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Committee won't dictate number of conference games
Arkansas athletic director Jeff Long, chairman of College Football Playoff selection committee, responds to questions during a news conference where the 12 members selected to the committee were announced, Wednesday, Oct. 16, 2013, in Irving, Texas. (AP Photo/Tony Gutierrez)
IRVING, Texas (AP) — The College Football Playoff selection committee does not want to dictate how many conference games leagues play.
Playoff executive director Bill Hancock and the FBS conference commissioners are meeting this week at the Four Seasons Hotel Resort of Dallas to work out remaining details of the four-team playoff that will replace the Bowl Championship Series this season.
The first championship game in the new postseason format will be played at AT&T Stadium in Arlington.
The Southeastern Conference recently announced it will stay with an eight-game league schedule instead of going to nine games. The Pac-12 and Big 12 currently play nine games and the Big Ten is moving to a nine-game conference slate. The Atlantic Coast Conference plays eight league games, plus five of its teams will play Notre Dame each season.
"The (selection) committee will not be in the business of dictating to conferences their scheduling," Hancock said.
Hancock said the "totality" of a team's schedule will be evaluated by the selection committee for its difficulty.
"Every game that everybody plays will be taking into consideration," Hancock said. "To the committee it won't matter whether you played an eight- or nine-game conference schedule. But it will matter who you played for your 12 or 13 games. And, of course, how you did against them."
Big 12 Commissioner Bob Bowlsby said he has been talking to athletic directors and coaches in his conference about how best to schedule if the school has playoff aspirations — and knows similar conversations are going on in the other leagues.
"We don't have to play a murderer's row (out of conference)," Bowlsby said. "You don't have to play three top-20 teams. But you also, if you want to be able to have the tiebreaker between being fifth and being fourth in the playoff selection, you want to have played a representative nonconference schedule."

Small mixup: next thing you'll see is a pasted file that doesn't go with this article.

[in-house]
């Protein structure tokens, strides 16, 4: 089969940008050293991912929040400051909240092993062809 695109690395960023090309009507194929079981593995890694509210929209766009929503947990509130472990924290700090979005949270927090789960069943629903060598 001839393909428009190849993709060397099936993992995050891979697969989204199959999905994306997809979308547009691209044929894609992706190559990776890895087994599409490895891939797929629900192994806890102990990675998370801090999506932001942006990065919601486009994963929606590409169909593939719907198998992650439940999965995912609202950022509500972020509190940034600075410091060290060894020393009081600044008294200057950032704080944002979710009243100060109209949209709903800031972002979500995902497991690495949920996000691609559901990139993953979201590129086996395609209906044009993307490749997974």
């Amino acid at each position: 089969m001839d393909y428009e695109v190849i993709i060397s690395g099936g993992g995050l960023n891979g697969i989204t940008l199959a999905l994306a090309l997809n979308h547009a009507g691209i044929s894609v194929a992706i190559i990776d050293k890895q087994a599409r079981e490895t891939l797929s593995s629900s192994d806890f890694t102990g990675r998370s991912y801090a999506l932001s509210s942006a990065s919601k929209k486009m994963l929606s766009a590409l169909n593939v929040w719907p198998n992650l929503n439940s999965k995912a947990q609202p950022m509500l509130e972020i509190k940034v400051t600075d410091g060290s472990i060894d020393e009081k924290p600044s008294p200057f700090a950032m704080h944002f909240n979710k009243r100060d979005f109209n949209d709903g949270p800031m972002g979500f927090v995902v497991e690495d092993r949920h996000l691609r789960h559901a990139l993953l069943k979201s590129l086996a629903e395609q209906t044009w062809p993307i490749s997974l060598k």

Hancock also said how a conference determines its champion will not influence the committee. The Big 12, with 10 teams, is the only one of the five power conferences that does not have a championship game. NCAA rules state a conference must have 12 teams to hold a football championship game, but the Big 12 and the Atlantic Coast Conference are in the process of petitioning the NCAA to deregulate how conferences decide a football champion.
Bowlsby said the conference still has no plans to hold a championship game, but would like to at least have the option down the road. The ACC is interested in eliminating the NCAA-mandated divisional format for conferences that play a championship game.
"Whether you won your conference championship by championship game or throughout regular-season play is not going to matter significantly to the committee," Hancock said.
However, Oklahoma's Joe Castiglione, part of the College Football Playoff athletic director advisory group, said he has some concerns about whether not having a championship game will be held against the Big 12 in the selection process.
The differences in how the conferences operate present potential challenges for the selection committee.
"Ideally, we would all run the race on similar course," Pac-12 Commissioner Larry Scott said.
Hancock said the commissioners would like to set a date on when the first in-season ranking will be released by the selection committee and how often the rankings are released. He said around Halloween has been talked about as the date for the first rankings release, and the committee will rank 25 teams.
The committee will also be responsible for picking some teams for the other four New Year's Bowls involved in the new postseason format, along with the top Group of Five conference team, which is guaranteed a spot in one of the six games.